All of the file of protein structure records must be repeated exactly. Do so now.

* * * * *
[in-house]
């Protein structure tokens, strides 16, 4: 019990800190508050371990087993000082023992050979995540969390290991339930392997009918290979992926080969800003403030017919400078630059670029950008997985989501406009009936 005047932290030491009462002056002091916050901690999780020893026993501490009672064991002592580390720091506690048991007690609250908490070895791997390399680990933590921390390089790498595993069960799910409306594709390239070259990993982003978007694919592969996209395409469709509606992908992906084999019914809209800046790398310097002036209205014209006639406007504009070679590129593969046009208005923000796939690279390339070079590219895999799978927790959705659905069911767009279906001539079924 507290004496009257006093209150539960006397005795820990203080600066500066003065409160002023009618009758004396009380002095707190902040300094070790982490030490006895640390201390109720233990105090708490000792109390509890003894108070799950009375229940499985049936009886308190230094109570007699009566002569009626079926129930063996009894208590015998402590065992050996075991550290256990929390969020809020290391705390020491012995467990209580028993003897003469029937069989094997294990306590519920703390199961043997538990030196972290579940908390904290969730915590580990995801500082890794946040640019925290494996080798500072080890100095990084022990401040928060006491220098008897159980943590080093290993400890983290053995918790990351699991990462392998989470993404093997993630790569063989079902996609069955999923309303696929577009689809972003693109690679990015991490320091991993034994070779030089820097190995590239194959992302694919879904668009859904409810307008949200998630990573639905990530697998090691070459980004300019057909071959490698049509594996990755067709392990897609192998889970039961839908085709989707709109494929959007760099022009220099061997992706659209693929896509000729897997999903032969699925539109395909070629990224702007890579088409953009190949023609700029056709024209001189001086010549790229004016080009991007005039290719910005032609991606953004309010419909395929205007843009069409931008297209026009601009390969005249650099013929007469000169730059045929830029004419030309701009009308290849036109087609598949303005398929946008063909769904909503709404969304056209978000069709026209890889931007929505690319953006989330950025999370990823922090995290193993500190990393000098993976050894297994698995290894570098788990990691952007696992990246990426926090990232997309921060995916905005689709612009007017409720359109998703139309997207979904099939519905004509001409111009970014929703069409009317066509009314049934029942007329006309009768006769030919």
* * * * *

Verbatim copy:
[in-house]
């Protein structure tokens, strides 16, 4: 019990800190508050371990087993000082023992050979995540969390290991339930392997009918290979992926080969800003403030017919400078630059670029950008997985989501406009009936 005047932290030491009462002056002091916050901690999780020893026993501490009672064991002592580390720091506690048991007690609250908490070895791997390399680990933590921390390089790498595993069960799910409306594709390239070259990993982003978007694919592969996209395409469709509606992908992906084999019914809209800046790398310097002036209205014209006639406007504009070679590129593969046009208005923000796939690279390339070079590219895999799978927790959705659905069911767009279906001539079924 507290004496009257006093209150539960006397005795820990203080600066500066003065409160002023009618009758004396009380002095707190902040300094070790982490030490006895640390201390109720233990105090708490000792109390509890003894108070799950009375229940499985049936009886308190230094109570007699009566002569009626079926129930063996009894208590015998402590065992050996075991550290256990929390969020809020290391705390020491012995467990209580028993003897003469029937069989094997294990306590519920703390199961043997538990030196972290579940908390904290969730915590580990995801500082890794946040640019925290494996080798500072080890100095990084022990401040928060006491220098008897159980943590080093290993400890983290053995918790990351699991990462392998989470993404093997993630790569063989079902996609069955999923309303696929577009689809972003693109690679990015991490320091991993034994070779030089820097190995590239194959992302694919879904668009859904409810307008949200998630990573639905990530697998090691070459980004300019057909071959490698049509594996990755067709392990897609192998889970039961839908085709989707709109494929959007760099022009220099061997992706659209693929896509000729897997999903032969699925539109395909070629990224702007890579088409953009190949023609700029056709024209001189001086010549790229004016080009991007005039290719910005032609991606953004309010419909395929205007843009069409931008297209026009601009390969005249650099013929007469000169730059045929830029004419030309701009009308290849036109087609598949303005398929946008063909769904909503709404969304056209978000069709026209890889931007929505690319953006989330950025999370990823922090995290193993500190990393000098993976050894297994698995290894570098788990990691952007696992990246990426926090990232997309921060995916905005689709612009007017409720359109998703139309997207979904099939519905004509001409111009970014929703069409009317066509009314049934029942007329006309009768006769030919």